Art On A Limb

Sunday, February 27, 2005

Where I'm From...

I found this exercise at Kimberly's blog, Music and Cats who states it originally was found at Fragments From Floyd where he has the format posted to follow. You might enjoy this, too. Here is my first draft. I may change this:

I am from the backyard clothesline, from cans of Gulfspray and Coke bottles with sprinkler heads for ironing.

I am from the only two-story home on our suburban block where birds built nests over the garage and banana trees grew so quickly, their large leaves scraped across my bedroom window. At this window, I would hear the tap of pebbles thrown by neighborhood friends asking me to come outside rather than knock on the door.

I am from the fragrant (and tasty) honeysuckle, the spring azaleas found in all our front yards, deadly oleander, and sand dollars gathered every single summer on the shores of the Gulf.

I am from homemade chicken and noodles at Christmas and high foreheads, from Fannie, who always wished her name was Mary Rebekah, and Winnie who lived life joyfully and from the Ebanks who value family above all else.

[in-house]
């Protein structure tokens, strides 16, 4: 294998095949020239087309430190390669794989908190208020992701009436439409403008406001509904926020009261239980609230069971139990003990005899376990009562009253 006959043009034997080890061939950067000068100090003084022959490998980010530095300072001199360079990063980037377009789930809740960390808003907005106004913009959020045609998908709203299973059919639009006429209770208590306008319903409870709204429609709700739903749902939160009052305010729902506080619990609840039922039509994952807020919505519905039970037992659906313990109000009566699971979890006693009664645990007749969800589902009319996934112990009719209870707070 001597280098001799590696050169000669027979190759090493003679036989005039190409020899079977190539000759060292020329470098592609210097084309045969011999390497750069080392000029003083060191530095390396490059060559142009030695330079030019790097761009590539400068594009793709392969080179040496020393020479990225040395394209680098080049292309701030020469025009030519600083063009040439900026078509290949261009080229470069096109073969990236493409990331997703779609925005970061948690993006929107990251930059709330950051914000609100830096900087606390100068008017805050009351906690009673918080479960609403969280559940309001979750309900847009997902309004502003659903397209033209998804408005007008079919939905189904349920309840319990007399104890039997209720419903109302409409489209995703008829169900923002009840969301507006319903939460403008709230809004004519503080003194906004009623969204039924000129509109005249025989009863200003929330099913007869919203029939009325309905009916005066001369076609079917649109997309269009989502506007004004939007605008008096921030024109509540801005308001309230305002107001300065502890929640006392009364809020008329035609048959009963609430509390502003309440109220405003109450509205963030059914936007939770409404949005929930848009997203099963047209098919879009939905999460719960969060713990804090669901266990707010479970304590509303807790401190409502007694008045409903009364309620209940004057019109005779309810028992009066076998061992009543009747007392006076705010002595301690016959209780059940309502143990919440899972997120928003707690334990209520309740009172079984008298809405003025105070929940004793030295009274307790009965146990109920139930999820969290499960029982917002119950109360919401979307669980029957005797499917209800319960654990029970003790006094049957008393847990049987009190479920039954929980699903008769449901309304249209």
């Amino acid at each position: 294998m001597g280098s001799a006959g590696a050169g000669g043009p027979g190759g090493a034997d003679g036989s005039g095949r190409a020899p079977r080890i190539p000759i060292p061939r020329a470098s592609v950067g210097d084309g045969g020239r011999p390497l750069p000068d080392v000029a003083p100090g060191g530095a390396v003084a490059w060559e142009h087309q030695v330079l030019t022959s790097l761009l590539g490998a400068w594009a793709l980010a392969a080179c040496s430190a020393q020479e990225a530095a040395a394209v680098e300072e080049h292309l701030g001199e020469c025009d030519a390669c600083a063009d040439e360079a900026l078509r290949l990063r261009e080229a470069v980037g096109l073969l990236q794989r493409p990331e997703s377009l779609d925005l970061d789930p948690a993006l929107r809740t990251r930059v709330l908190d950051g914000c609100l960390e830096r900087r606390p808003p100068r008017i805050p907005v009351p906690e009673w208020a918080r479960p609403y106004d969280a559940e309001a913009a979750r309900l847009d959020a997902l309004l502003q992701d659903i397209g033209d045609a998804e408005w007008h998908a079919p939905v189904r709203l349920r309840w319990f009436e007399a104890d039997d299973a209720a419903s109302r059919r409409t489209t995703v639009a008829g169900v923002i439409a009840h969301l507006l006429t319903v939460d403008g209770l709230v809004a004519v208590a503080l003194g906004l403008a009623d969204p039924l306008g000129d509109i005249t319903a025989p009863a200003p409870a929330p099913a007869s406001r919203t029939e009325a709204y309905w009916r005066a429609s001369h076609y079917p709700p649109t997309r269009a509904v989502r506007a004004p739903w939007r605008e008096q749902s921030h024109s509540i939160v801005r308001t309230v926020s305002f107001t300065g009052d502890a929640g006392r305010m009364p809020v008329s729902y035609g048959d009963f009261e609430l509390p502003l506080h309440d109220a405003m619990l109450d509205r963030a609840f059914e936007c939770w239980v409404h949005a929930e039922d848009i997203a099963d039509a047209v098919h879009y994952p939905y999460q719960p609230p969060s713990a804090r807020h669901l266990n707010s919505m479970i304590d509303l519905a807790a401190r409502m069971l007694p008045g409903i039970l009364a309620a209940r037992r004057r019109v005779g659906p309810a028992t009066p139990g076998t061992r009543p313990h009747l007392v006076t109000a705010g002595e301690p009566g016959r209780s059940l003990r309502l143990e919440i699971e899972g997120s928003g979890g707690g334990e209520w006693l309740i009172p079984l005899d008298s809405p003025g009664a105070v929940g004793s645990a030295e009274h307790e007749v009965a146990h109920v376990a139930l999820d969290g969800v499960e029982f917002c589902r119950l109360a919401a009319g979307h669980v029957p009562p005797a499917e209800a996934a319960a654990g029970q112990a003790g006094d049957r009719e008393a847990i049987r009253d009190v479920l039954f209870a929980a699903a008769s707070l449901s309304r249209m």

I am from the sailors of the Caribbean Sea and pioneers of Texas.

From where dogs are boys and cats are girls and Santa knows everything about me.

I am from a long line of Presbyterians who founded churches and taught Sunday school. From grandparents and parents who taught that we don’t “hate” anyone for we are all God’s children and that church is not just a building, it’s a home.

I’m from the coastal plains of Texas and the land of chocolate, Belgium, from seafood gumbo and my mom's cornbread stuffing made with hot sausage and pecans.

From the woman who adopted her nephew when his parents were killed in a car accident, the man who won a Soldier’s Medal of Bravery during World War II, and a woman who made sea turtle soup and cassava cakes for her eleven children.

I am from bookshelves in my parents homes where my school years and friends photos now sit either displayed or placed in albums. From the bracelet my grandfather gave my grandmother when she was sixteen and I wore at my wedding, and from family stories carefully handwritten by my other grandmother. From the small treasures of glass and jewelry or love letters and wedding certificates comes an accumulation of worth which cannot be tallied.


lynda, age 4